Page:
ISSN 1671-3710
CN 11-4766/R

Advances in Psychological Science ›› 2024, Vol. 32 ›› Issue (4): 616-626.doi: 10.3724/SP.J.1042.2024.00616

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The role of the left Angular Gyrus in lexical-semantic processing

ZHANG Xiangyang, WANG Xiaojuan(), YANG Jianfeng()   

  1. School of Psychology, Shaanxi Normal University, Xi’an 710062, China
  • Received:2023-07-19 Online:2024-04-15 Published:2024-02-29
  • Contact: WANG Xiaojuan, YANG Jianfeng;


The left Angular Gyrus (LAG) is a critical brain region for semantic processing in the cognitive neuroscience of language. Increasing attention has been paid to the function of LAG in lexical-semantic processing since its function has not been consistently understood.

Anatomically, the LAG is located at the junction of the temporal, occipital, and parietal lobes, with extensive white matter fiber bundles, determining that it may integrate information across regions. Researchers have proposed the LAG as the “convergence zone” in semantic representation and processing, as it engaged in high-level semantic representation, conjunctive representation of modalities and feature information, semantic relationship representation, and semantic integration processing. It is also involved in various semantic tasks and stimuli types, suggesting a high-level semantic representation function.

Evidence suggests that the LAG may be responsible for connecting and integrating conceptual multimodal features into a complete semantic representation. On the one hand, patients with LAG impairment exhibit multimodal semantic defects. On the other hand, LAG was observed on the semantic contrast for different word categories when manipulating the modality-specific features of words, indicating its function for cross modal conjunctive representation. At larger scales of phrase-level processing, the LAG integrates individual concepts into coherent semantic combinations. Its function of semantic integration also received support from its sensitive activation for semantic relationships. The LAG is involved in the category system organized based on semantic feature similarity and the theme system organized based on the co-occurrence relationship of events or scenes, which reflect the integrated processing of overlapping semantic feature information.

However, there are still debates about the function of LAG in semantic representation and processing. Firstly, the Embodied Abstraction theory of semantic processing proposes LAG as the hub region for semantic processing, while the Hub and Spokes model proposes that the hub region appears to be in the anterior temporal lobe. The mixed theory model recently seeks reconciliation, proposing both the LAG and the anterior temporal lobe as high-level hubs at different semantic processing stages. The LAG is a multimodal brain area that integrates low-level specific modal information while retaining related modality information. In contrast, the anterior temporal lobe is a higher-level amodal brain region that integrates semantic modal information into higher-level abstract representations without retaining modality-specific information. Secondly, inconsistent findings exist regarding LAG's role in semantic executive control processing, necessitating further exploration. Finally, regarding the function of LAG in the default mode network (DMN), opinions differ on whether LAG serves as a hub for semantic processing or is influenced solely by task difficulty. One view is that the DMN's LAG is a semantic processing hub region. Another view denies the semantic processing role of the LAG in the DMN and believes that task difficulty may cause the semantic effect of the LAG. The third multifunctional view is that the LAG may support semantic processing and general task difficulty.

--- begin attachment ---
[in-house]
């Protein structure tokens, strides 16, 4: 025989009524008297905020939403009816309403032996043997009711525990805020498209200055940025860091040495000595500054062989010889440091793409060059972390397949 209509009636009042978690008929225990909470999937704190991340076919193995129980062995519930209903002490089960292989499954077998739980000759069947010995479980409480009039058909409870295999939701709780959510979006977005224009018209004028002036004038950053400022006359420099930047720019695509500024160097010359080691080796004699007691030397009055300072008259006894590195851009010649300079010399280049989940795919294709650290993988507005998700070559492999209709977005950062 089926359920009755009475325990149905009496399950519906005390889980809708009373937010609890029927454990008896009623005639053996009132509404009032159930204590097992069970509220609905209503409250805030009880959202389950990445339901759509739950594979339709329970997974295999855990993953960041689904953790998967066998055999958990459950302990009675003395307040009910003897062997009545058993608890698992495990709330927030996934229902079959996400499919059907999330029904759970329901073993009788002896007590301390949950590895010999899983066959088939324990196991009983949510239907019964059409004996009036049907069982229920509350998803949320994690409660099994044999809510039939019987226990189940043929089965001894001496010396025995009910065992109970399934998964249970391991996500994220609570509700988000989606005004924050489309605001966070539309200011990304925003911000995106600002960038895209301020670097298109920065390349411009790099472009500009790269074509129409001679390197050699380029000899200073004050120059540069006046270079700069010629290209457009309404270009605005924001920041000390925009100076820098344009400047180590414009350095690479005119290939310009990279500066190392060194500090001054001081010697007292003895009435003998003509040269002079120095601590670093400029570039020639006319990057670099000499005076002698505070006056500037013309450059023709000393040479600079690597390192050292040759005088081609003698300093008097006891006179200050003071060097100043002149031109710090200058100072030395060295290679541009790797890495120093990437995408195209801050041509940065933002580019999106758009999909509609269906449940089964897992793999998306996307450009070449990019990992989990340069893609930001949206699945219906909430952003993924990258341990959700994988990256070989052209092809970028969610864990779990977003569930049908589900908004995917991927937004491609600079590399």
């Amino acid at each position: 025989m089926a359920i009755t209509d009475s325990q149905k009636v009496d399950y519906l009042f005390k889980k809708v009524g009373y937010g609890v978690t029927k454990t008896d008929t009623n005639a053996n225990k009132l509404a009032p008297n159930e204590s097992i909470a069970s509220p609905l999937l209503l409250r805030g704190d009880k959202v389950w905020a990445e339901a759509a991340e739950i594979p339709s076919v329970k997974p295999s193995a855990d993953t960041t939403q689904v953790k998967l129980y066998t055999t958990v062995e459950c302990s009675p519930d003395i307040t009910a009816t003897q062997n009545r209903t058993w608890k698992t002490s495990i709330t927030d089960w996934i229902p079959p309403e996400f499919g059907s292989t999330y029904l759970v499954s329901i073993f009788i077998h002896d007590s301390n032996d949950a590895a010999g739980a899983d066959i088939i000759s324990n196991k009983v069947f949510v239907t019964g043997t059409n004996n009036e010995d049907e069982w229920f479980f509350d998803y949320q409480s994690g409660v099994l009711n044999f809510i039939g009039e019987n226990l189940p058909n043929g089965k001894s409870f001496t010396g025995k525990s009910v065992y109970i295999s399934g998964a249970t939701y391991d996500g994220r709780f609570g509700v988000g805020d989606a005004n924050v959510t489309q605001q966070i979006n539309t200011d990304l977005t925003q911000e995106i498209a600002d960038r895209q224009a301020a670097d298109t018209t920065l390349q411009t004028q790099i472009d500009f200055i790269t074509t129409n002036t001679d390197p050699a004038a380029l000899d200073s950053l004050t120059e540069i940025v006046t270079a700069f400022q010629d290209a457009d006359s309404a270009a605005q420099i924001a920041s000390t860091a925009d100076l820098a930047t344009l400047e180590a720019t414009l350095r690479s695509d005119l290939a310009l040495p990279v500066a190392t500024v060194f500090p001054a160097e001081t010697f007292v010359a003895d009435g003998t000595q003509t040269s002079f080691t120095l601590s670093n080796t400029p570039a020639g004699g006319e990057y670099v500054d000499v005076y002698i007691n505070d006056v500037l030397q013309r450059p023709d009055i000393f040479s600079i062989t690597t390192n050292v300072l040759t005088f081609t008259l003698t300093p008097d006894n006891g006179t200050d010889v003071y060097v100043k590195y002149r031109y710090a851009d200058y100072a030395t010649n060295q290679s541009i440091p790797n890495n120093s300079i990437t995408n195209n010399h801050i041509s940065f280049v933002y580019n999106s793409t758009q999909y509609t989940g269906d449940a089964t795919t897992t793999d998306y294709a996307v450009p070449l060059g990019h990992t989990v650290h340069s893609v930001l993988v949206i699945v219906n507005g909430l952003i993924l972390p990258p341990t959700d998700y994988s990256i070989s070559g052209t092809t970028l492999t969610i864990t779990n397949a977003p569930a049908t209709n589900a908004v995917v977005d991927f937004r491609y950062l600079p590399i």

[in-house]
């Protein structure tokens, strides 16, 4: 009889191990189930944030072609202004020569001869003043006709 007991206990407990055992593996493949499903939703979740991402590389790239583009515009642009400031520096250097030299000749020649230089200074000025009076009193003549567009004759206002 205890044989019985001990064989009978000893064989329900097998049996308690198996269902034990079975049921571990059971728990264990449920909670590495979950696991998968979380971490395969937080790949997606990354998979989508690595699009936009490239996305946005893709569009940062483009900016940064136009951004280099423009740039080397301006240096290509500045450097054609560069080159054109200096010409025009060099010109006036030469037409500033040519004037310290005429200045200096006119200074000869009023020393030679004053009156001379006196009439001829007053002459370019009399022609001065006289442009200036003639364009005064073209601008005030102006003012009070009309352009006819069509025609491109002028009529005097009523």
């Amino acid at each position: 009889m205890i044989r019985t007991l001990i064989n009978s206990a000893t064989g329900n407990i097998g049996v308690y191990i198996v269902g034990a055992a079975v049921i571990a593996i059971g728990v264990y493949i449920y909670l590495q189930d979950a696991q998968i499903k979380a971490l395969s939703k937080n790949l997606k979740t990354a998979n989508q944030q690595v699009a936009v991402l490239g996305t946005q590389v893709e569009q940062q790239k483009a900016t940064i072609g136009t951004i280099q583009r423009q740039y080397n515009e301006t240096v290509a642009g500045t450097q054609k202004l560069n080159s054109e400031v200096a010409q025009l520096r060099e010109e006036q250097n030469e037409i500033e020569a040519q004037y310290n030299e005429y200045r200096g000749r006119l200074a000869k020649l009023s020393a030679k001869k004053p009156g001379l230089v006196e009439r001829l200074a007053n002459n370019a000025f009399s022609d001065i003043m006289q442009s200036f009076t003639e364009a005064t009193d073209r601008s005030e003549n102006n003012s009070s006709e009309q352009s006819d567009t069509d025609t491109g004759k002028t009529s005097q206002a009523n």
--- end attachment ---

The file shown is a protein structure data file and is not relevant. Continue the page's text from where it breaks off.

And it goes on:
The LAG exhibits broad activation in lexical-semantic processing, and its function is extensively debated. One possible reason is that there are structurally and functionally distinct sub-regions within the LAG, and another possibility is that the LAG serves as a cross-system connector, supporting multiple aspects of semantic processing. Therefore, future studies should comprehensively consider LAG’s anatomical basis and connections with a wide range of brain regions and conduct in-depth and detailed discussions on the function of the LAG sub-region.

Key words: left Angular Gyrus, semantic representation, semantic processing, “convergence zone”

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